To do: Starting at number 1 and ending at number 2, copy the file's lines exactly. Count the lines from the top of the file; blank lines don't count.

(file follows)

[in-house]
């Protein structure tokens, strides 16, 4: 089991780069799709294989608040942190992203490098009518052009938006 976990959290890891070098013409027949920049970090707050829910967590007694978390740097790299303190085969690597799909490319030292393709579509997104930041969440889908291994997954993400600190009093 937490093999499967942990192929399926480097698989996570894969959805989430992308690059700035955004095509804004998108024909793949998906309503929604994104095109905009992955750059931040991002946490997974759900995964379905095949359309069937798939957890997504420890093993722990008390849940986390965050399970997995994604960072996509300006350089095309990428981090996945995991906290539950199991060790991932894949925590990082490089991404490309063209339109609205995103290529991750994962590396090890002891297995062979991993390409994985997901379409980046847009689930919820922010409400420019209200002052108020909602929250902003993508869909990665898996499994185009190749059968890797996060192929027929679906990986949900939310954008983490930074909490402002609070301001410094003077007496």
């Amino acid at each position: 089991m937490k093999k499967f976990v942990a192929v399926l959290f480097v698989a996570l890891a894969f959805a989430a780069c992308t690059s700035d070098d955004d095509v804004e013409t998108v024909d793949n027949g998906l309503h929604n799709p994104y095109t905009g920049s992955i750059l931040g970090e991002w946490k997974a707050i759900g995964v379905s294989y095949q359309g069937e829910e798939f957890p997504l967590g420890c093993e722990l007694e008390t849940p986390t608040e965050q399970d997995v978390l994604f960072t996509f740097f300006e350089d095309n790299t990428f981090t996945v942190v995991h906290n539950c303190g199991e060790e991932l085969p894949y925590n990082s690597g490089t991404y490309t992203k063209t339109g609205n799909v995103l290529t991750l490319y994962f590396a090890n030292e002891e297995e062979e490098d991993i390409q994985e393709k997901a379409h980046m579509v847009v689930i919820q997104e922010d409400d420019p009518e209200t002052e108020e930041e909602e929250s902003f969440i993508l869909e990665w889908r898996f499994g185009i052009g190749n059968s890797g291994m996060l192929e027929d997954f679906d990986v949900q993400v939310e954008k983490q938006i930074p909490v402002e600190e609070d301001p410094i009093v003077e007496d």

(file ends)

[in-house]
């Protein structure tokens, strides 16, 4: 089991780069799709294989608040942190992203490098009518052009938006 976990959290890891070098013409027949920049970090707050829910967590007694978390740097790299303190085969690597799909490319030292393709579509997104930041969440889908291994997954993400600190009093 937490093999499967942990192929399926480097698989996570894969959805989430992308690059700035955004095509804004998108024909793949998906309503929604994104095109905009992955750059931040991002946490997974759900995964379905095949359309069937798939957890997504420890093993722990008390849940986390965050399970997995994604960072996509300006350089095309990428981090996945995991906290539950199991060790991932894949925590990082490089991404490309063209339109609205995103290529991750994962590396090890002891297995062979991993390409994985997901379409980046847009689930919820922010409400420019209200002052108020909602929250902003993508869909990665898996499994185009190749059968890797996060192929027929679906990986949900939310954008983490930074909490402002609070301001410094003077007496």